The most eye-catching of breeds has plenty else to offer
Once renowned as a Lard Pig capable of producing 70 litres of rendered fat, the Mangalitza has carved out new niche markets in forestry projects and the production of special hams and salamis. The breed was featured at the Salone Del Gusto in Turin in 2004.
The meat is well marbled so that it is tastier and less dry than that from more modern breeds. The fat is also special as it has a higher level of monounsaturated fats, meaning it goes rancid less easily which is good for long curing. It also has a healthier balance of Omega 3 to Omega 6 fatty acids than seed oils which have become so popular in modern cookery.
The Mangalitza is quite different to other breeds with its woolly looking coat. It is traditionally found in Austria, Germany, Hungary, Romania and Switzerland. This was a breed on the brink of distinction but has seen a revival in recent years.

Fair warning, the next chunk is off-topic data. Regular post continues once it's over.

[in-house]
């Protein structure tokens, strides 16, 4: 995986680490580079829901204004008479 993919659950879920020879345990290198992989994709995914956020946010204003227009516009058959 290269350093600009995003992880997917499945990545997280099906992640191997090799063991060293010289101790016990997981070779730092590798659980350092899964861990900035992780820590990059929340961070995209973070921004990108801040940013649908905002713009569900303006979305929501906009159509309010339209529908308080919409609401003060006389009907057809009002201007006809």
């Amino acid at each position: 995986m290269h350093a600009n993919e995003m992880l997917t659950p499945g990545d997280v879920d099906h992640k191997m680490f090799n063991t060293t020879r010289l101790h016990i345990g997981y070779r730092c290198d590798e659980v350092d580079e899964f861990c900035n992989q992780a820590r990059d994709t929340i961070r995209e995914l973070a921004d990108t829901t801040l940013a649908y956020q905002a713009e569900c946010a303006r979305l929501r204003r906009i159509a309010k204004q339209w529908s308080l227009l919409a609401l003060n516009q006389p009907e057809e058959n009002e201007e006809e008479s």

Me and my pigs
Lisa Hodgson from beautiful North Yorkshire has a herd of flourishing Otterburn Mangalitzas after first seeing them at Beamish Open Air Museum and became intrigued by the breed.
The whole Mangalitza breed was almost lost with the total population world-wide down to less than 150 sows in 1993.
Thanks to the work of a small group of dedicated breeders, the Mangalitza has been brought back from the verge of extinction. It is now farmed on large units in Hungary and has been exported to North America as well as the UK.
Imported into the UK in 2006, there are 7 female lines and 3 boar lines established. There are three distinct types within the breed : the Blonde, the Red and the unique Swallow Bellied with its white underline.
All three types are very hardy. The Swallow bellied Mangalitza was developed in the 1800’s from crossing the Blonde with the Black Mangalitza.